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Farmers reaping fruits of cultivating horticultural crops

Staff Correspondent
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Profitable: Sweet lime crop takes five years to mature but fruits for around 20 years.
Profitable: Sweet lime crop takes five years to mature but fruits for around 20 years.

Cultivation of horticultural crops in dryland areas of Raichur district has increased in recent years. Farmers who have raised crops have been reporting bumper harvest and are encouraging others to take to horticultural cultivation.

In recent years, cultivation of horticultural crops such as lime, sweet lime (mosambi), banana, pomegranate, sapota and mango, in addition to some vegetables, has become lucrative in a number of border villages of this arid region.

Except for Raichur taluk, the other four in the district have irrigation facility. Sindhanur, Manvi and parts of Raichur taluk are covered by the Tungabhadra Left Bank Canal (TLBC), while Lingsugur and Deodurga taluks have benefited from the Narayanpur Right Bank Canal (NRBC) of the Upper Krishna Project.

Raichur taluk falls under the tail-end region of NRBC. A major portion of cultivable land in the taluk will get irrigation facility only when the NRBC is extended further from its existing 95th-km stretch to the tail-end region (157th km). But the extension work proposed under Scheme ‘B' has been pending for a long time and it is not known when the Government will implement it.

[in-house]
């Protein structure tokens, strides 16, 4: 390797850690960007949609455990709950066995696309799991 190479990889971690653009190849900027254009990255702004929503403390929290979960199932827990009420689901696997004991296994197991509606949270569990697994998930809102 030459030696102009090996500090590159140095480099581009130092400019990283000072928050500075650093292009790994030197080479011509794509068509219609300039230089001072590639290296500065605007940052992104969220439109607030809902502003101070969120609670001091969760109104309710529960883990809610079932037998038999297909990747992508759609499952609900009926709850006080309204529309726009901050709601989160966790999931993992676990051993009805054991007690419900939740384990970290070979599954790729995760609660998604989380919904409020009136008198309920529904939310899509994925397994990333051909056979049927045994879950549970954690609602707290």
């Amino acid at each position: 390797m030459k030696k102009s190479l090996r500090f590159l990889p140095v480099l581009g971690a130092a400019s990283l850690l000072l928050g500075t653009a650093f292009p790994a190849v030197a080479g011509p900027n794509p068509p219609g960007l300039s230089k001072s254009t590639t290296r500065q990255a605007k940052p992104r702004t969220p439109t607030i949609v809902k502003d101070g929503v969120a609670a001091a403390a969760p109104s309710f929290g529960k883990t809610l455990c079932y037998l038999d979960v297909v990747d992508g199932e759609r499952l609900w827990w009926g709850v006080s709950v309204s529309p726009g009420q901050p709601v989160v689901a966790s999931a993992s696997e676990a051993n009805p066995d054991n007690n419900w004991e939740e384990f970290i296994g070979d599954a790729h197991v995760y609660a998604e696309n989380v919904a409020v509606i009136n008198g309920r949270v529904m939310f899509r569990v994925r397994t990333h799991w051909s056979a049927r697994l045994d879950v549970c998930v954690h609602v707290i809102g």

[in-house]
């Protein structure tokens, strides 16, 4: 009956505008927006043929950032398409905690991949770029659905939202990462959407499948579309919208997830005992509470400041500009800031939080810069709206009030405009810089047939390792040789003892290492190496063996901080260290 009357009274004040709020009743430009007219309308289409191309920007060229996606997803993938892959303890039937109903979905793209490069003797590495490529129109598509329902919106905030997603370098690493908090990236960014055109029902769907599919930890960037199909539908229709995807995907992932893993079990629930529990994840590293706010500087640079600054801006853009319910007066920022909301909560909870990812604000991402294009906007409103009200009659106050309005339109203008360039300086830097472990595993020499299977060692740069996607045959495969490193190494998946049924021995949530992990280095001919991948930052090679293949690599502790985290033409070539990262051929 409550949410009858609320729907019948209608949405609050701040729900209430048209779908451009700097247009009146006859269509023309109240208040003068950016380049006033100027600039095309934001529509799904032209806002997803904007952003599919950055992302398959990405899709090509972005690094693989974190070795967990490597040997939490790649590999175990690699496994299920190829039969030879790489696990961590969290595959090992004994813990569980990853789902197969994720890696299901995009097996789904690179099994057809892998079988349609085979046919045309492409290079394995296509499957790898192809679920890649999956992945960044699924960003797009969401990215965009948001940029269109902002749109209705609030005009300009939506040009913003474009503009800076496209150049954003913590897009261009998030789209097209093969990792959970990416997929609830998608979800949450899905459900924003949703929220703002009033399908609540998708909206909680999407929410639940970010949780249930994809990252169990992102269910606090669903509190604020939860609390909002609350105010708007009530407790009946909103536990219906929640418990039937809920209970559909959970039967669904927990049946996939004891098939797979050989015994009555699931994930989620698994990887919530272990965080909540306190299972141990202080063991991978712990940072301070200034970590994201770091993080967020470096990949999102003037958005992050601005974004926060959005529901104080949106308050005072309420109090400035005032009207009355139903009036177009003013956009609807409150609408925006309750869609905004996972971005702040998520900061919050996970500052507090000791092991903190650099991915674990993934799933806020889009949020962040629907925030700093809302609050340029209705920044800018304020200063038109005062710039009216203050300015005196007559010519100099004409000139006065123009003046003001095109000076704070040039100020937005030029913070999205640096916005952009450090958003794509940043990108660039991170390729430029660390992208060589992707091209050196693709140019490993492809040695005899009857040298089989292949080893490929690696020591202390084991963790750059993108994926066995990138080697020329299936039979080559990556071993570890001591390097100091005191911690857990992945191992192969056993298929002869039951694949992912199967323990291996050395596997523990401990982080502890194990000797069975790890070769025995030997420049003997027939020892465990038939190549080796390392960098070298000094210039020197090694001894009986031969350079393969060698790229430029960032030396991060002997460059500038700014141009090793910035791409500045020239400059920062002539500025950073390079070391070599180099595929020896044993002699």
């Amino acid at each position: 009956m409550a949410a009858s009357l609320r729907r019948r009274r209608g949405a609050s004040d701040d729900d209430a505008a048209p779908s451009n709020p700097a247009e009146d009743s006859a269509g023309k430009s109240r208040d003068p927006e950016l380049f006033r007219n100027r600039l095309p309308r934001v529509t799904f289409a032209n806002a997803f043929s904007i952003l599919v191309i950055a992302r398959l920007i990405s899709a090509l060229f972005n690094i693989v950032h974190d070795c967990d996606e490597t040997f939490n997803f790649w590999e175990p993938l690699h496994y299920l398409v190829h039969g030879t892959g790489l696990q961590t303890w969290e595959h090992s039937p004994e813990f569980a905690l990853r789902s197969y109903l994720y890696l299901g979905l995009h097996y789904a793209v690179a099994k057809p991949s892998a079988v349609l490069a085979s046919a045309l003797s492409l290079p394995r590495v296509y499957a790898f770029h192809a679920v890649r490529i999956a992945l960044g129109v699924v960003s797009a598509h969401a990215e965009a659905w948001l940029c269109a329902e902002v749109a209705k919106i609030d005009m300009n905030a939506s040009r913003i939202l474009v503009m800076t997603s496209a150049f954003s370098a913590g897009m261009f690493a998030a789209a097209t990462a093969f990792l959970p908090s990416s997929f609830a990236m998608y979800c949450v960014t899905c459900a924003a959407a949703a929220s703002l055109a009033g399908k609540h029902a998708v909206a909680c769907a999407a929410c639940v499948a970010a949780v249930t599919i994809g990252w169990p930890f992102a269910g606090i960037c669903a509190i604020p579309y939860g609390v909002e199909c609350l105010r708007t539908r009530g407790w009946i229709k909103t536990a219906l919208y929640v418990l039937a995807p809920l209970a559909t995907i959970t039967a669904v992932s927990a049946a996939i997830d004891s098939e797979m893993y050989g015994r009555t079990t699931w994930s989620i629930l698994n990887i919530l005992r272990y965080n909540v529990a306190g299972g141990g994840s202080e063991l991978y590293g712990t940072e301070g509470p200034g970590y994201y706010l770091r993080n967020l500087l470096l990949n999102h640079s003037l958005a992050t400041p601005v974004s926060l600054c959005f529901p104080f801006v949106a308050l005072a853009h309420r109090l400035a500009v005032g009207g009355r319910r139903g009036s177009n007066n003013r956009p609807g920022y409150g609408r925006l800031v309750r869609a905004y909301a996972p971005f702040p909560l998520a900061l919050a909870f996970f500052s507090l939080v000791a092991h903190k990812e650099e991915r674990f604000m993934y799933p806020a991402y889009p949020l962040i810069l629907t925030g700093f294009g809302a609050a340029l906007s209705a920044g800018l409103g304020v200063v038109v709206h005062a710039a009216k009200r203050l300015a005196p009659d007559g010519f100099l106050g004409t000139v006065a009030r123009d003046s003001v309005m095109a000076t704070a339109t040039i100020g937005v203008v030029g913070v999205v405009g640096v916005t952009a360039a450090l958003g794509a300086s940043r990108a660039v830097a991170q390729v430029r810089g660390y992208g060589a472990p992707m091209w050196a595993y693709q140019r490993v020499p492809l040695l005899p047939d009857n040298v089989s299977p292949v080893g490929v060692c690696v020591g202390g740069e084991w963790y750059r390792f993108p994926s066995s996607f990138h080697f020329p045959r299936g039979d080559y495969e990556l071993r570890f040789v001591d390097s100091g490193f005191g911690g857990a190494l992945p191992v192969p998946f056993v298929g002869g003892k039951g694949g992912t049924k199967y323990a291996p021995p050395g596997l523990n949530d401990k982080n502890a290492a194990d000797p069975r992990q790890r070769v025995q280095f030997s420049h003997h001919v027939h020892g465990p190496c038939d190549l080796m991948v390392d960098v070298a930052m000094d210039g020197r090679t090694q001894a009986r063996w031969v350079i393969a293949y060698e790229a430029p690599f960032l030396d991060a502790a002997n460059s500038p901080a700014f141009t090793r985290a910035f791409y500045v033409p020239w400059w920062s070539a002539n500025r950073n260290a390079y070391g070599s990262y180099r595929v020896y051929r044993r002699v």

However, abundant groundwater and a vast area under red soil all along the banks of the Tungabhadra and Krishna in Raichur taluk has encouraged farmers to take up cultivation of horticultural crops.

Among the crops, the cultivation of lime, sweet lime and mango has been taken up on a large scale at Yapaldinni, Palavaladoddi, Dongarampur, Ganjalli, Kalavaladoddi, Atkur, Buradipad, Katlatkur, Kadagamdoddi, Chandrabanda, Singnodi and Wadavati in Raichur taluk.

Sweet lime is in demand in the market, and it is exported to Andhra Pradesh and Maharashtra. In the past five years, the crop has been grown on 2,500 hectares in these villages, and 25 per cent of the total area has benefited with subsidy from the National Horticulture Mission. Varieties such as “Jambura” and “Rangapuri” are sought after, especially for export. The cultivation of sweet lime has also brought smiles on the faces of farmers.

Shivaramareddy, a marginal farmer at Palavaladoddi village, who has grown sweet lime on three-and-a-half acres of land, said that although sweet lime took five years to mature, it continued to provide fruit for around 20 years.

The crop required minimum application of fertilizer and pesticides and cultivation costs were lower. He said the crop raised on his land was mature and had started yielding fruits since last year. Mr. Shivaramareddy said he had given out his land on lease to a Hyderabad-based fruit vendor for Rs. 1 lakh an acre. He expects a net income of at least Rs. 1 lakh after meeting all his annual expenditure.


  • Sweet lime is in demand and it is being exported to Andhra Pradesh, Maharashtra
  • In the past five years, the crop has been grown on 2,500 hectares of land

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